Isn’t it exciting to see the evolution of an artist through the work they make? How meaningful trips to a desert or exploring a foreign culture for example, can reveal itself in the potters latest creations in clay, or how suddenly an artists’ colour palette will change from bold magenta to quiet blues after some time living near the ocean.
“Painting is just another way of keeping a diary” Picasso
Very succinctly put Mr Picasso. Many artists indeed do diary their work through sketching, journaling or writing. All of which give depth and layers to your work when you are reaching out for added inspiration. In his latest blog, abstract artist Nicholas Wilson talks about revitalising your art, not by trawling through Pinterest or external influences, but by ‘instead looking at your life … because often your art is made in response to your life’. How true is that! How often do we look back at the work we’ve made and recall exactly the mood or place we were in when we created it? How a particular art piece you made then is no longer ‘the appropriate response to your life’ or something you feel the motivation to repeat in the same way.
I recently received a call to remake a couple of large smoke fired urns that had been broken in a client’s home. Back in the late 1990’s they had become my defining signature of sturdy hand coiled vessels. I loved padding these almost thigh high pots into shape, smothering them in combustibles and resists before subjecting them to the flames of an outdoor firing. That was then… and although quite a lucrative commission it would turn out to be, I just can’t bring myself to go back there. My heart has moved on and I know it will show in the work, so I turned the opportunity down, and referred them instead to another artist whose current work may well suit. ..
Which got me thinking about change.. So often in life (and in our art) we hold onto a comfortable past or resist a change with clenched fists. But as we all know, no matter how terrifying, uncomfortable or uncertain, change can be illuminating. As Wilton says, ‘A change that results in art that will be more like who you are becoming could shift your art and be a complete game changer for you’. I like that.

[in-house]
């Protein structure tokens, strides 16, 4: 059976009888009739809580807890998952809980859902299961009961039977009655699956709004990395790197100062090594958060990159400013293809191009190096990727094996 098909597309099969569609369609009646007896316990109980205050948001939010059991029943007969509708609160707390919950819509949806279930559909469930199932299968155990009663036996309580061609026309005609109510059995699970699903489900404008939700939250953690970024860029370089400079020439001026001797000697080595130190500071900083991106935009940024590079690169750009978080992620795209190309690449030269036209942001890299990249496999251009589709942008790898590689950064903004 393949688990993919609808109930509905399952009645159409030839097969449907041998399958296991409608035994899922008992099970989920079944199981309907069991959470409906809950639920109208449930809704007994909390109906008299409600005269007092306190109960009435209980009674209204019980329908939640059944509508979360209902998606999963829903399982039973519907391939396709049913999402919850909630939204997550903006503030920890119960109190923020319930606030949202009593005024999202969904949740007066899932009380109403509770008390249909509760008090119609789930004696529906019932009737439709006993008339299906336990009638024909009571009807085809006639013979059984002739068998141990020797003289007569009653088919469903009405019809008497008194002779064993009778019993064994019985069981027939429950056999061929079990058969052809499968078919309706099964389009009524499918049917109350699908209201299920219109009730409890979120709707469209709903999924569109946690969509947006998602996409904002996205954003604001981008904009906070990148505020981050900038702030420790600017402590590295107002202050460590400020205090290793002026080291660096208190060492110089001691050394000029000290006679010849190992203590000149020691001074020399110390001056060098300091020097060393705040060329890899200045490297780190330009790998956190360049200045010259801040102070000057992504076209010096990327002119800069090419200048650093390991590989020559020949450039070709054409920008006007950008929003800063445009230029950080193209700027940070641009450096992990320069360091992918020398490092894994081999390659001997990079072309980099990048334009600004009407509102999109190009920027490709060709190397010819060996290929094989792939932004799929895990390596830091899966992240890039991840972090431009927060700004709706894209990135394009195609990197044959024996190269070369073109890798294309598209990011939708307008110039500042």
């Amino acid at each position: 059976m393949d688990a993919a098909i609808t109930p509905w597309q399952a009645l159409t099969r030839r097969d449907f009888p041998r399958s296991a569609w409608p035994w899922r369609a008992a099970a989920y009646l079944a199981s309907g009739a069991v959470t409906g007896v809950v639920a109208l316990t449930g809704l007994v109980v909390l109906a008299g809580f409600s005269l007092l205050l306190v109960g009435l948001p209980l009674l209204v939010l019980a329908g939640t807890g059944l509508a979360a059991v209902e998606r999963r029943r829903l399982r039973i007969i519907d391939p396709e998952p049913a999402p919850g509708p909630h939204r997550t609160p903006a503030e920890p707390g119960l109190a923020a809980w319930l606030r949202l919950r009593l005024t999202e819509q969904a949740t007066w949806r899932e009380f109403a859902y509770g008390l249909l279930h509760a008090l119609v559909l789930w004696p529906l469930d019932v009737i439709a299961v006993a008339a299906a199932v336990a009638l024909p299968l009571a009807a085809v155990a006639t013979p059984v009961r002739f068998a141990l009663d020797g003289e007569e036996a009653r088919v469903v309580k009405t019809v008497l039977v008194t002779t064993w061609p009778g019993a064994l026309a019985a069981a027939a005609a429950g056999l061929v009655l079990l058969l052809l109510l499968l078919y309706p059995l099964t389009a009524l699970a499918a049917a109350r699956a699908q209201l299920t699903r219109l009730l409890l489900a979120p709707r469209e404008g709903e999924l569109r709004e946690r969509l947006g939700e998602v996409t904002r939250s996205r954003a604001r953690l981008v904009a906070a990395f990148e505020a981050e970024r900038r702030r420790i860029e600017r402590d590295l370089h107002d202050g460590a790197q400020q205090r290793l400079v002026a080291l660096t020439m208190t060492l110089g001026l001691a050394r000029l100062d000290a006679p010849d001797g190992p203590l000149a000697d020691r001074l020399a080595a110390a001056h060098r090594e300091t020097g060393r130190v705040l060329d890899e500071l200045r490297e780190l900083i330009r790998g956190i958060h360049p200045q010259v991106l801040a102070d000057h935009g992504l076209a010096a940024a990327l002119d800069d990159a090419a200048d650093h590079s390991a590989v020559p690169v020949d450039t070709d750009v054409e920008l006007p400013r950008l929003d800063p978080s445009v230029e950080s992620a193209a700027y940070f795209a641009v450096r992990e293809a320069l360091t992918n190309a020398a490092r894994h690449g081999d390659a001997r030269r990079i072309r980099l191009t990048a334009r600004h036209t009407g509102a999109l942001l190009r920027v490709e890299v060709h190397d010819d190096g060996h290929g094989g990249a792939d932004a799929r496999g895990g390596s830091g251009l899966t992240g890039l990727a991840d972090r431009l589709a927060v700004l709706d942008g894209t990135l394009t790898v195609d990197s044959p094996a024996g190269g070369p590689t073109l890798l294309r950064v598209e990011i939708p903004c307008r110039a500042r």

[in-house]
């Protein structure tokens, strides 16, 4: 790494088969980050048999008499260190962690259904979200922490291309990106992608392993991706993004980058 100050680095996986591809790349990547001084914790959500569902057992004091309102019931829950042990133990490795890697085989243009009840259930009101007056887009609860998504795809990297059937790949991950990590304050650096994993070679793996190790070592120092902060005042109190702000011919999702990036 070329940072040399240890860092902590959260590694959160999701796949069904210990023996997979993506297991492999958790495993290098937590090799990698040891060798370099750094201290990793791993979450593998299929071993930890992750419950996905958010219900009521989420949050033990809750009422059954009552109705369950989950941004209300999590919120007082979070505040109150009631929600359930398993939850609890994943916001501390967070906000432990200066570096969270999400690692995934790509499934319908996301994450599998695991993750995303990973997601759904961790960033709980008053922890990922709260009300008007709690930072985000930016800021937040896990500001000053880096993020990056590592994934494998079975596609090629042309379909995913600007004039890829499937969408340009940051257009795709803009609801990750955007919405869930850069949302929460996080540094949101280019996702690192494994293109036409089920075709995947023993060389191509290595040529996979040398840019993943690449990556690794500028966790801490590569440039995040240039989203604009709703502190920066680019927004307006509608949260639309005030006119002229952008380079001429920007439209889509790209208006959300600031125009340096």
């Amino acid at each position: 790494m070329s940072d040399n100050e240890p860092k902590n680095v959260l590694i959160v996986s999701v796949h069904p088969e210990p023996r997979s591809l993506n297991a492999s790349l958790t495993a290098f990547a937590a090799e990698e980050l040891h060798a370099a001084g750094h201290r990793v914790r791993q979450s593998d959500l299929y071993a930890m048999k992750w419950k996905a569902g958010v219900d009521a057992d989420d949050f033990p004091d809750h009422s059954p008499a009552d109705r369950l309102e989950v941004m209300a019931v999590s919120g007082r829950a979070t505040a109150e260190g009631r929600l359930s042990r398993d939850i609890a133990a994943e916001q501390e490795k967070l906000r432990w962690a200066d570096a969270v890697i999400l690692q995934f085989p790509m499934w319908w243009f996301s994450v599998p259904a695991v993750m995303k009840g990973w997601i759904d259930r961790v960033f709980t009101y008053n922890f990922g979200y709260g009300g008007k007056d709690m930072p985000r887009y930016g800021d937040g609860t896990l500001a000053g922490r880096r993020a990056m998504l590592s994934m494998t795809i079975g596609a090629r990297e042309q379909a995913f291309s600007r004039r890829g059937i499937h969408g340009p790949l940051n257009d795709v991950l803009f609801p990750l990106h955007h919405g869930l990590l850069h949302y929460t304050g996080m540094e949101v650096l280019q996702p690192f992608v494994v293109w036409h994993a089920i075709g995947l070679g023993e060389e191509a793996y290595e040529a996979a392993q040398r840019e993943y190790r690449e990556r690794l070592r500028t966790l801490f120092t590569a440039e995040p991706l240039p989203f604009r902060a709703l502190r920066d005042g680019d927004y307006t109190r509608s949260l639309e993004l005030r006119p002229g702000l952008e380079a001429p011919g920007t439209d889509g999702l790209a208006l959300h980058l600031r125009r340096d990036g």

It reminds me of when Artist Matisse was confronted by physical limitations of a wheelchair; he was challenged to find another way to create his art. The dramatic departure from large paintings to paper ‘cut outs’ became a new addition to his already maturing style..
Which really is food for thought.. That if you are authentic to who you are as an artist and what you make, then you’re still you, even when you change. In ART AND MARKETING, Christine Nishiyama wrote, “Your style is just how you create your art. Everything you ever make will always be in your style, as long as you let it flow naturally.”
Responding to your inner voice, exploring new ways of mark making, experimenting with different clay bodies or ways of construction, embracing technology, or simply opening up to how your story is changing, are all ways of approaching change. And without a doubt, standing back and re-evaluating your work, gives your art a freshness that sometimes starts to fade over time.
The hard truth is that change is happening all around us and if we don’t learn to embrace it and move forward, we’re likely to be left behind. Entrepreneur and small business expert Carol Roth recently wrote an article on the stumbling blocks to change. In it she describes how we have to be willing to move back in order to move forward… “Visualize trying to jump across a creek’ she writes ‘You can’t jump standing from where you are. You have to physically move backward in order to give yourself the momentum needed to run and take that leap forward’. I like that.. I also like that by stepping back we open ourselves up to new ideas and new failures – both of which bring our art alive.
First published in CERAMICS SOUTHERN AFRICA magazine issue 17/2019